The History
We all know the Max Wedge is an all-time classic that roared out of Detroit in 1962. With that big, honking, dual-carb, cross-ram intake, the upswept exhaust manifolds, the radical cam, and the high-compression pistons, the Max Wedge motors made a reputation that has lasted over 40 years. The Max Wedge cranked out 425 hp back in the day when daily-driver motors were barely making half of that, and you'll still find them screaming down the quarter-mile at most any Mopar meet today.

We've wanted to recreate one of these legendary motors for some time, but the special parts required were just a little too expensive for our pocketbook. So when we discovered that Mopar Performance released a reproduction of the original cross-ram intake manifold, we jumped at the chance to finally build our own Max Wedge. Of course, we couldn't leave well enough alone, so while we were at it we made our version bigger and better. By the time we finished, we had 505 inches and 625 hp in our hands.

The Plan
The goal we had was to make a modern version of the '63 Max Wedge. We wanted to maintain the big cross-ram with the dual AFB carbs, the 13.5:1 compression, the Max Wedge ports, and the big flat-tappet cam. But we felt the improvements made in cylinder heads over the last 40 years, as well as the newest options for crankshafts, connecting rods, and pistons, should also be incorporated. So our final plan was the old-school look filled with modern parts.

Our plan for the short-block was to stuff an original RB block with a modern stroker crankshaft since the additional cubic inches is an easy way to make more power. Either a 413 or a 426 block would have been more correct, but we decided to use the more popular 440 block as our foundation. Both the 413 and 426 blocks suffer from a smaller bore size, which really starts to limit the cylinder head breathing. The original Max Wedge engines also need to have notches cut into the cylinder block to provide clearance for the large exhaust valves, but that isn't required when using the larger 440 bore size.

What really made the Max Wedge different from all the other big-block wedge motors was the size of the intake ports. The MW used a super-size intake runner that is almost 30-percent larger than the standard port. These large-port heads were only available from 1962 to 1964, and then that port size disappeared from production. The Max Wedge cylinder head became a legend due to track performance, but since the only intake manifold available was the dual-carb cross-ram, these large port heads didn't really become very popular with the street crowd.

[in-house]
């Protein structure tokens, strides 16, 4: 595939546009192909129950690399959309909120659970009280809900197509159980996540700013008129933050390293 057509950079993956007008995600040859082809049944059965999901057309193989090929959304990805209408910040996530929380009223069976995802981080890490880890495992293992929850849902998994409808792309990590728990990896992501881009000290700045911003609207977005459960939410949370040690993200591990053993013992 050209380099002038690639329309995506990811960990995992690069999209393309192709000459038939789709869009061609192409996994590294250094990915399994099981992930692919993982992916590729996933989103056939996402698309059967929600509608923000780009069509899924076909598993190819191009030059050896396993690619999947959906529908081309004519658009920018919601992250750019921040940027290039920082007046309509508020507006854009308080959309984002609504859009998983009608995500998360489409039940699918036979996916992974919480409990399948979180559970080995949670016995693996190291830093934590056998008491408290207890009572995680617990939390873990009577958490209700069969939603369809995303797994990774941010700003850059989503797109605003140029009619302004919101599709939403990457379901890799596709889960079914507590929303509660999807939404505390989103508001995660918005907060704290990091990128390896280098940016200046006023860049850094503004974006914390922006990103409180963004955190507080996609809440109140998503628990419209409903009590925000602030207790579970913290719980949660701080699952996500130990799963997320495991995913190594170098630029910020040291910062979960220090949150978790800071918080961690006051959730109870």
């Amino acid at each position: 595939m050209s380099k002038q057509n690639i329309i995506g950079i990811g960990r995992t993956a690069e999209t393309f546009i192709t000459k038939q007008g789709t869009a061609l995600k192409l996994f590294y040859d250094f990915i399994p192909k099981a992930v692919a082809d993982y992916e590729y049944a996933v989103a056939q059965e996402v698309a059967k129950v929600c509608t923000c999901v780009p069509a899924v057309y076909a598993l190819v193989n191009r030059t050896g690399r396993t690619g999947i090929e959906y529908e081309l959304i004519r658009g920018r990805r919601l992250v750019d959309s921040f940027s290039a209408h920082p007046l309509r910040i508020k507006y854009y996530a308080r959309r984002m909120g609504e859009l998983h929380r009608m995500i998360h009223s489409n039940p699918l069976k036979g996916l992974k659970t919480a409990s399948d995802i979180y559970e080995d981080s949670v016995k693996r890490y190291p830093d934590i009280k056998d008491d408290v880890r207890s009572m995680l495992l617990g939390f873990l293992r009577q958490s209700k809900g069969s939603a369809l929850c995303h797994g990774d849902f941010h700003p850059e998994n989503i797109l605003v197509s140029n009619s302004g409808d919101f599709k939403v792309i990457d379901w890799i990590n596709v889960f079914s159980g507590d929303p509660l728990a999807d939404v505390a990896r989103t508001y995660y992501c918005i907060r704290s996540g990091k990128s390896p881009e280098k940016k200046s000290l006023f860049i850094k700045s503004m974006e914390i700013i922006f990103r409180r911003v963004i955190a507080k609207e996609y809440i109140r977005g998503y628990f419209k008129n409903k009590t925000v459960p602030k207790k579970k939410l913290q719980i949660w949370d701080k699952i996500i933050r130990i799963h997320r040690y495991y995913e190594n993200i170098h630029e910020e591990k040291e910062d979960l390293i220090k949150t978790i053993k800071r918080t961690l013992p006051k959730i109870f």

While the factory heads never became popular, the aftermarket recognized a good thing when they saw it. Over time, several vendors, such as Indy Cylinder Head, introduced aluminum heads and intake manifolds based on the large MW port design. The Indy heads differ from the original heads since they have raised intake runners and longer valves, but we felt they were a natural evolution of what the factory engineers started back in 1962, so we chose them for this engine build.

The new intake manifold from Mopar Performance is a fairly close reproduction of the original right down to the lettering and part numbers cast into the top. We couldn't locate a pair of original carburetors since they are few and far between, but once again, the aftermarket has stepped in with a solution. Edelbrock is currently making several new and improved versions of the old Carter carburetor, including a larger 800-cfm model that we decided to run. The throttle linkage on the new Edelbrock carb is a little different than the original Carters, but Mancini Racing carries a special cross-ram linkage kit that fits the Edelbrock carbs. So with that final part in hand, our induction setup was complete.